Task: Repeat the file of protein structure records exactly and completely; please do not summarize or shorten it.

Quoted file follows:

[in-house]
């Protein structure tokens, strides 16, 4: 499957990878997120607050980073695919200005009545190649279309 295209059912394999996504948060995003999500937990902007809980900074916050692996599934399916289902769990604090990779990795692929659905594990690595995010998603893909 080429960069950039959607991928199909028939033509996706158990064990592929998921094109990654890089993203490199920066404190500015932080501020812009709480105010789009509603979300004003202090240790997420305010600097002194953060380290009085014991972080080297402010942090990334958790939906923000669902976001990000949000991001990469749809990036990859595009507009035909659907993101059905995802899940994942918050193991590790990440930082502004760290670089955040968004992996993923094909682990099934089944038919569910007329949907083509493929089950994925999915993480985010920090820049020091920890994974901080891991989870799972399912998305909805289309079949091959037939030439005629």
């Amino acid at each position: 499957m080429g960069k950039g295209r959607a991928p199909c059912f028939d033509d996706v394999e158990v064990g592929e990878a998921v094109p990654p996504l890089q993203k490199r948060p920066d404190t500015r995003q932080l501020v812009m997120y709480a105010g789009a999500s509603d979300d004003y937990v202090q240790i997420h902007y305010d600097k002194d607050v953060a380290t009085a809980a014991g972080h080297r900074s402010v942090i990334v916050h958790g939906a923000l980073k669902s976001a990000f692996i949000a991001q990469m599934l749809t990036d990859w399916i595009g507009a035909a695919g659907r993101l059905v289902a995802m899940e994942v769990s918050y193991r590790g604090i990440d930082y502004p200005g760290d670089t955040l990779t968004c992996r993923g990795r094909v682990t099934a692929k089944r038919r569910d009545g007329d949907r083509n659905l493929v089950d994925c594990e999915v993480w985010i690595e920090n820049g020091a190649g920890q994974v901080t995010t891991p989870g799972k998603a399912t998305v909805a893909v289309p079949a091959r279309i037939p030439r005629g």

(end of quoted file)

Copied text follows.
[in-house]
């Protein structure tokens, strides 16, 4: 499957990878997120607050980073695919200005009545190649279309 295209059912394999996504948060995003999500937990902007809980900074916050692996599934399916289902769990604090990779990795692929659905594990690595995010998603893909 080429960069950039959607991928199909028939033509996706158990064990592929998921094109990654890089993203490199920066404190500015932080501020812009709480105010789009509603979300004003202090240790997420305010600097002194953060380290009085014991972080080297402010942090990334958790939906923000669902976001990000949000991001990469749809990036990859595009507009035909659907993101059905995802899940994942918050193991590790990440930082502004760290670089955040968004992996993923094909682990099934089944038919569910007329949907083509493929089950994925999915993480985010920090820049020091920890994974901080891991989870799972399912998305909805289309079949091959037939030439005629």
């Amino acid at each position: 499957m080429g960069k950039g295209r959607a991928p199909c059912f028939d033509d996706v394999e158990v064990g592929e990878a998921v094109p990654p996504l890089q993203k490199r948060p920066d404190t500015r995003q932080l501020v812009m997120y709480a105010g789009a999500s509603d979300d004003y937990v202090q240790i997420h902007y305010d600097k002194d607050v953060a380290t009085a809980a014991g972080h080297r900074s402010v942090i990334v916050h958790g939906a923000l980073k669902s976001a990000f692996i949000a991001q990469m599934l749809t990036d990859w399916i595009g507009a035909a695919g659907r993101l059905v289902a995802m899940e994942v769990s918050y193991r590790g604090i990440d930082y502004p200005g760290d670089t955040l990779t968004c992996r993923g990795r094909v682990t099934a692929k089944r038919r569910d009545g007329d949907r083509n659905l493929v089950d994925c594990e999915v993480w985010i690595e920090n820049g020091a190649g920890q994974v901080t995010t891991p989870g799972k998603a399912t998305v909805a893909v289309p079949a091959r279309i037939p030439r005629g």